Director: Christian Blackwood
Zarah Leander was a Swedish-born singer who was extremely popular in Germany during the Third Reich and became the premier star of UFA. Her deep, dark voice, great beauty and tailor-made roles established her as the darling of the big directors, including Douglas Sirk, and Carl Frohch, and she was said to be one of Hitler's favourite actresses.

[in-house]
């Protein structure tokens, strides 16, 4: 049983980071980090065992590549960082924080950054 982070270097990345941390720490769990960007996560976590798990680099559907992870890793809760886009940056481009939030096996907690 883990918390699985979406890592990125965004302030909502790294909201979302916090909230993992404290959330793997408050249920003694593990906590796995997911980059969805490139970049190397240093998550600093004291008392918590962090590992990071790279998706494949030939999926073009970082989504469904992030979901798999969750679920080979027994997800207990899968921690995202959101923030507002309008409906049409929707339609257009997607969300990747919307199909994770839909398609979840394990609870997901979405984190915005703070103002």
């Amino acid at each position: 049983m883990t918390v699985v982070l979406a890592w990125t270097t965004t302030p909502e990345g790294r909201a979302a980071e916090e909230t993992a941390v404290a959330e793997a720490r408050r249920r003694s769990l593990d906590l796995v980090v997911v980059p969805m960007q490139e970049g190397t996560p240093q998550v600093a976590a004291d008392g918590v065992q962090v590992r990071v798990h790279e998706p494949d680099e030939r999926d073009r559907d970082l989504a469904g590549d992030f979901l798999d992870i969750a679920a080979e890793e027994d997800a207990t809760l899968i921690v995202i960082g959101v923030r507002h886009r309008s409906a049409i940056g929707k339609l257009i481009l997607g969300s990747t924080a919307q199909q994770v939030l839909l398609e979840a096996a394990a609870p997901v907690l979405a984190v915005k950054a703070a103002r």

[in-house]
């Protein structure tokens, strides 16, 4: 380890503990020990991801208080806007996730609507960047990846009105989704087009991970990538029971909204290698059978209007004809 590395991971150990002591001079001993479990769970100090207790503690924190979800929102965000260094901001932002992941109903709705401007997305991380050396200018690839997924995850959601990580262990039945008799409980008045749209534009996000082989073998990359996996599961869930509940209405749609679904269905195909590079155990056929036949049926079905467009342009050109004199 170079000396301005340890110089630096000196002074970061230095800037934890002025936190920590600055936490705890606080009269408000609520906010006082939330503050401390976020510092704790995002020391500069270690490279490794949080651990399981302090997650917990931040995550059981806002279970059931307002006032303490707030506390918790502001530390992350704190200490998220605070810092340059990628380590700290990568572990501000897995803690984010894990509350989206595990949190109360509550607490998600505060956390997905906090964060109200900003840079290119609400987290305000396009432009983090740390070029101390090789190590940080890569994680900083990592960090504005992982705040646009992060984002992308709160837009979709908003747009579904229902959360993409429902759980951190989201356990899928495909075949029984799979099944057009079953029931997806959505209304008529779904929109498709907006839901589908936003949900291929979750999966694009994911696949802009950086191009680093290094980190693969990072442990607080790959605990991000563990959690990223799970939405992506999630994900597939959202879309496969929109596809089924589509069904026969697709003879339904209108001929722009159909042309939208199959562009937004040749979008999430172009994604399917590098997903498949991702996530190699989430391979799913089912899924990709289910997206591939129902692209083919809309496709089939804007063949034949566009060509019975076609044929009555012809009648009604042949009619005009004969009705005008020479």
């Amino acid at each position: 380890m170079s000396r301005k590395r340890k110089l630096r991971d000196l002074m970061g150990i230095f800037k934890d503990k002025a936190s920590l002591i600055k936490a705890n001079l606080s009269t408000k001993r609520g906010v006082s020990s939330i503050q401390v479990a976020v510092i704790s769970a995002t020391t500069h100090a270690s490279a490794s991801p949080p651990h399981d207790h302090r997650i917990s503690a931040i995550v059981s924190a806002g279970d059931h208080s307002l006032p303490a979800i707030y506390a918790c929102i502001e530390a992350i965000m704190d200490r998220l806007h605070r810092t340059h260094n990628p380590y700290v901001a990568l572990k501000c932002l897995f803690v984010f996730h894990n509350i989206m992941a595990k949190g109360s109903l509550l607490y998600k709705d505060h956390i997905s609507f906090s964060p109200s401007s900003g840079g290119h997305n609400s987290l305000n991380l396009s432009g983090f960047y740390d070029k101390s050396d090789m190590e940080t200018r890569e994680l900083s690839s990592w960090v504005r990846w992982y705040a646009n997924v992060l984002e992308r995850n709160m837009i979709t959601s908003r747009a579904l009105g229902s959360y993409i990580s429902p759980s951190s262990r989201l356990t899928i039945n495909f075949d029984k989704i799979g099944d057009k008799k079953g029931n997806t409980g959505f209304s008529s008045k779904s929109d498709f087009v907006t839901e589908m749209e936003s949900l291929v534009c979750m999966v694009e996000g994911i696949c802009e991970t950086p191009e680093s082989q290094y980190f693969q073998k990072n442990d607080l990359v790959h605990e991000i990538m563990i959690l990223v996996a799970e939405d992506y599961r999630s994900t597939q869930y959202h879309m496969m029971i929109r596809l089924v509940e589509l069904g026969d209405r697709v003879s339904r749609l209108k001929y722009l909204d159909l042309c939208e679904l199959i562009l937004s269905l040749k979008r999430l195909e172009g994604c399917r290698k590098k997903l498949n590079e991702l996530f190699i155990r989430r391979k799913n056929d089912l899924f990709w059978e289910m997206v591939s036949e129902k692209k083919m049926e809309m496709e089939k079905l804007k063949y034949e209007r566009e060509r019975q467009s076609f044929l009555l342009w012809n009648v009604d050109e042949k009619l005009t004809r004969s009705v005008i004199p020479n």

After listening to several of Leander's records, Christian Blackwood became obsessed with making a film about her. But Zarah had died in 1981, and while Christian Blackwood uses archival footage of concerts and interviews in the film, he needed something more personal to make the film come alive. He found that in Paul Seller, a fan obsessed with Zarah who had dedicated his whole life to the singer as confidant, dresser, and substitute son/lover That encounter changed the tone of the intended film. Blackwood has indeed made a portrait of "The Divine Zarah", but he also explores, with uncanny insight, the fan/star relationship and gives us a picture of the impact of German film and popular culture during those turbulent years.
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